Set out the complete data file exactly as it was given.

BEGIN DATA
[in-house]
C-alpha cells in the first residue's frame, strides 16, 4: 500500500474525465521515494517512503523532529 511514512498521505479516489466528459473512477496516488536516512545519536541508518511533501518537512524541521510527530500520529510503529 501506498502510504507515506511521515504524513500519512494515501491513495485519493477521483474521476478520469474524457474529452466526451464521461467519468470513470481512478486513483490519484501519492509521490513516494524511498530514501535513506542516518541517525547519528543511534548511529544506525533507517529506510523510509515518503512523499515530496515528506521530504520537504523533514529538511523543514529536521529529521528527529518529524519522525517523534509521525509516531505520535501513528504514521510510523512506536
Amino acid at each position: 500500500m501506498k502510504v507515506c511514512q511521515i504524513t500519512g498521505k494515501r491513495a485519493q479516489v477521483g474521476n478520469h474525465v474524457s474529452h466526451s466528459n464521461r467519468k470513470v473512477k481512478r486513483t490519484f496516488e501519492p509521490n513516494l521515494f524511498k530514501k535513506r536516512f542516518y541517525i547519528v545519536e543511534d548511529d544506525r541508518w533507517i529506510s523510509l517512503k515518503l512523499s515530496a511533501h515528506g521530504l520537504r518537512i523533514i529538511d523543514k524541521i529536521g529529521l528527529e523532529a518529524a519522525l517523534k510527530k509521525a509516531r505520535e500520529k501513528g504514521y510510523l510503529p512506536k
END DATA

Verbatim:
[in-house]
C-alpha cells in the first residue's frame, strides 16, 4: 500500500474525465521515494517512503523532529 511514512498521505479516489466528459473512477496516488536516512545519536541508518511533501518537512524541521510527530500520529510503529 501506498502510504507515506511521515504524513500519512494515501491513495485519493477521483474521476478520469474524457474529452466526451464521461467519468470513470481512478486513483490519484501519492509521490513516494524511498530514501535513506542516518541517525547519528543511534548511529544506525533507517529506510523510509515518503512523499515530496515528506521530504520537504523533514529538511523543514529536521529529521528527529518529524519522525517523534509521525509516531505520535501513528504514521510510523512506536
Amino acid at each position: 500500500m501506498k502510504v507515506c511514512q511521515i504524513t500519512g498521505k494515501r491513495a485519493q479516489v477521483g474521476n478520469h474525465v474524457s474529452h466526451s466528459n464521461r467519468k470513470v473512477k481512478r486513483t490519484f496516488e501519492p509521490n513516494l521515494f524511498k530514501k535513506r536516512f542516518y541517525i547519528v545519536e543511534d548511529d544506525r541508518w533507517i529506510s523510509l517512503k515518503l512523499s515530496a511533501h515528506g521530504l520537504r518537512i523533514i529538511d523543514k524541521i529536521g529529521l528527529e523532529a518529524a519522525l517523534k510527530k509521525a509516531r505520535e500520529k501513528g504514521y510510523l510503529p512506536k